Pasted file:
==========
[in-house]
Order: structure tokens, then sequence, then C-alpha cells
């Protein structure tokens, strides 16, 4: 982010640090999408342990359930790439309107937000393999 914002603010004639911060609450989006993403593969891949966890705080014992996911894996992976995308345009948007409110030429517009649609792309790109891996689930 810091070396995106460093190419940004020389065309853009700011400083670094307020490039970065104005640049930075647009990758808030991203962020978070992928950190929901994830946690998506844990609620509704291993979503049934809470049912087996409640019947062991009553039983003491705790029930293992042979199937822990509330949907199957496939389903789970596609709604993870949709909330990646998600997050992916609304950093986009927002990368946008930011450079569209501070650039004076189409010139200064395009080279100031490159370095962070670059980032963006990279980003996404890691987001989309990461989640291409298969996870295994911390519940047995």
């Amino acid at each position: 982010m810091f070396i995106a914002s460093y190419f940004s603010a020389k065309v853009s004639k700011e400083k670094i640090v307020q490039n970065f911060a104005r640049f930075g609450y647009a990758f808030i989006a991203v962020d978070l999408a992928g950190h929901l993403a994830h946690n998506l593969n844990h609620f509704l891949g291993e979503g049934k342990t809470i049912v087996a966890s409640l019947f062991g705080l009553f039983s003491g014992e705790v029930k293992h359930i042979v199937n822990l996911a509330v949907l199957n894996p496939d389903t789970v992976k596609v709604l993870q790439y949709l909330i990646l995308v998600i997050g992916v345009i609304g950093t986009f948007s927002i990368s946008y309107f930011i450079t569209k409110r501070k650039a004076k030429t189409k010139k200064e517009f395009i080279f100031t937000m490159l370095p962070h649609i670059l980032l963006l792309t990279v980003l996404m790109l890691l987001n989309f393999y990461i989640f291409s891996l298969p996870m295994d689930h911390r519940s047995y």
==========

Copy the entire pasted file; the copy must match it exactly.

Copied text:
[in-house]
Order: structure tokens, then sequence, then C-alpha cells
């Protein structure tokens, strides 16, 4: 982010640090999408342990359930790439309107937000393999 914002603010004639911060609450989006993403593969891949966890705080014992996911894996992976995308345009948007409110030429517009649609792309790109891996689930 810091070396995106460093190419940004020389065309853009700011400083670094307020490039970065104005640049930075647009990758808030991203962020978070992928950190929901994830946690998506844990609620509704291993979503049934809470049912087996409640019947062991009553039983003491705790029930293992042979199937822990509330949907199957496939389903789970596609709604993870949709909330990646998600997050992916609304950093986009927002990368946008930011450079569209501070650039004076189409010139200064395009080279100031490159370095962070670059980032963006990279980003996404890691987001989309990461989640291409298969996870295994911390519940047995």
């Amino acid at each position: 982010m810091f070396i995106a914002s460093y190419f940004s603010a020389k065309v853009s004639k700011e400083k670094i640090v307020q490039n970065f911060a104005r640049f930075g609450y647009a990758f808030i989006a991203v962020d978070l999408a992928g950190h929901l993403a994830h946690n998506l593969n844990h609620f509704l891949g291993e979503g049934k342990t809470i049912v087996a966890s409640l019947f062991g705080l009553f039983s003491g014992e705790v029930k293992h359930i042979v199937n822990l996911a509330v949907l199957n894996p496939d389903t789970v992976k596609v709604l993870q790439y949709l909330i990646l995308v998600i997050g992916v345009i609304g950093t986009f948007s927002i990368s946008y309107f930011i450079t569209k409110r501070k650039a004076k030429t189409k010139k200064e517009f395009i080279f100031t937000m490159l370095p962070h649609i670059l980032l963006l792309t990279v980003l996404m790109l890691l987001n989309f393999y990461i989640f291409s891996l298969p996870m295994d689930h911390r519940s047995y």